(Editor’s note: In 2022, Hanukkah begins at sundown on December 18.)
By RABBI LENORE BOHM
Author of Torah Tutor
In this season of expressing wishes to friends and family, I could wish each of you a Happy Hannukah and New Year. But what exactly are we wishing when we exchange such greetings?
Many American greetings include the word “happy.” Happy Birthday, Happy Thanksgiving and coming up shortly, Happy New Year. It’s commonplace for Jews to wish each other “Happy New Year”—especially before Rosh HaShanah, but that is not an accurate translation of the traditional greeting we traditionally exchange, “Shana Tova!”
“Shana Tova” does not mean “Happy New Year;” it means “Good New Year.” To what does this refer? Primarily it refers to the Jewish value of imbuing the coming year with acts of goodness. I think it also reflects the use of the word “tov” “good” in the creation story, which is what Rosh HaShanah commemorates. In that story, God calls everything in creation—even and especially human beings—good. “And God saw that it was GOOD.”
I think “Shana Tova” is a reminder to treat creation and each other as valuable, purposeful, beautiful and desirable—just as creation is described in Genesis. Very different from “happy.” The word “happy” is etymologically related to the words, “haphazard” and “happenstance.” Randomness is implied, and chance.
Goodness is rarely random or by chance. When we wish someone “Shana Tova,” we are not wishing them something tenuous, fleeting or improbable.
A related Jewish concept is “simcha” coming from the word “sameach.” A simcha is always a happy event but it is much more. It doesn’t describe a party or contrived occasion; it is an event that is planned to celebrate an accomplishment (Bar/Bat Mitzvah) or an intention about the future (a wedding). A simcha is the culmination of a process, the result of a deliberate effort to achieve something. And a simcha is always shared by a group. It has a significant communal element.
In the Torah, the holiday of Sukkot is called “Zeman (time or season) of our Rejoicing.” And the Torah specifically says who is to celebrate: you, your household, the stranger, the orphan and the widow. What does this teach? That a component of celebration, or experiencing joy, is to include those who are on the edges of the community.
That’s a challenging question at this time of year, isn’t it?
How many of us include the marginalized in our communities in our festive planning?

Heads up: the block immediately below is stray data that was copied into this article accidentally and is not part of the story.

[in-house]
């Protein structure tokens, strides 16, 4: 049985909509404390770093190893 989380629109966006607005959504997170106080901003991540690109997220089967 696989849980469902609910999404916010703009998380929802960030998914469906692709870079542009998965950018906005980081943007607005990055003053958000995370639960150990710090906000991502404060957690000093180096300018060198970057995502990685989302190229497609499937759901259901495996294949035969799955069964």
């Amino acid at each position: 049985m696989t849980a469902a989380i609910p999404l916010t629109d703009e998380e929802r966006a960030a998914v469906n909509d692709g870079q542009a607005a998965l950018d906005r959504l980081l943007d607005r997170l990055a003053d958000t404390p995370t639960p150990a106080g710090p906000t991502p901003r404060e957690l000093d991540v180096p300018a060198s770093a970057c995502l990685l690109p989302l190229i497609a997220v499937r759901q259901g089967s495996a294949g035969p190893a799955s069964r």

I’m raising this question early, this year. There’s still time to adapt your own festive plans!
Another Hebrew word associated with “happy” is Asher. “Ashrey” is a word you may recognize from the prayer “Ashrey Yoshvay V’techa…” It is sometimes translated as “happy” but a more accurate translation is “blessed.” “Ashrey” carries the connotation of feeling whole, connected and at peace. “Happy” to me seems more like a passing feeling. “Ashrey” is deep and more lasting. Not in the sense of being “up” all the time, but feeling basically and essentially at peace, despite the ups and downs that accompany each day and each life.
“Ashrey” is not what happens when you get a gift or even a promotion. It is the starting and returning point regardless of whether or not you get the gift or promotion.
It is interesting to me that Leah’s first three sons are named for what she desires: attention from Jacob (who prefers Leah’s sister, Rachel). Only her fourth son’s name, Yehudah, reflects appreciation for what she has been given. “Yehudah” means “give thanks.” Her son Asher, “contentment” if you will, is born after Yehudah,“give thanks.”
Rabbi Evan Moffic wrote a book called The Happiness Prayer in 2017. He based it on the Eilu Devarim prayer that says: These are the things that are limitless, that a person enjoys the fruit of in this world, while the principal remains in the world to come. They are: honoring one’s father and mother, engaging in deeds of lovingkindness, being open to study, welcoming guests, visiting the sick, providing for the bride and accompanying the dead for burial, praying enthusiastically and bringing peace among people. But to study Torah is to encompass all this.”
The author rephrases the opening of this prayer in question form: “How will you find happiness in this world and peace in the world to come? By learning these wisdom practices from your ancestors: Honor those who gave you life. Be kind. Keep learning. Invite others into your life. Be there when others need you. Celebrate good times. Support others during times of loss. Pray with intention. Forgive. Look inside and commit.”
I don’t know that I would describe someone who lives this way as “happy,” but I would certainly see them as focused, caring, generous and humble.
So, this year, I will leave you with my best wishes in these words:
May your holidays be filled with gratitude and appreciation, inclusion and embracing, love, meaning, hope and healing!
VISIT RABBI LENORE’S RESOURCE PAGE: Go to TorahTutorBook.com to find more information about her ongoing work and her new book.
YOU MAY ALSO ENJOY her column about Rosh Hashanah this year.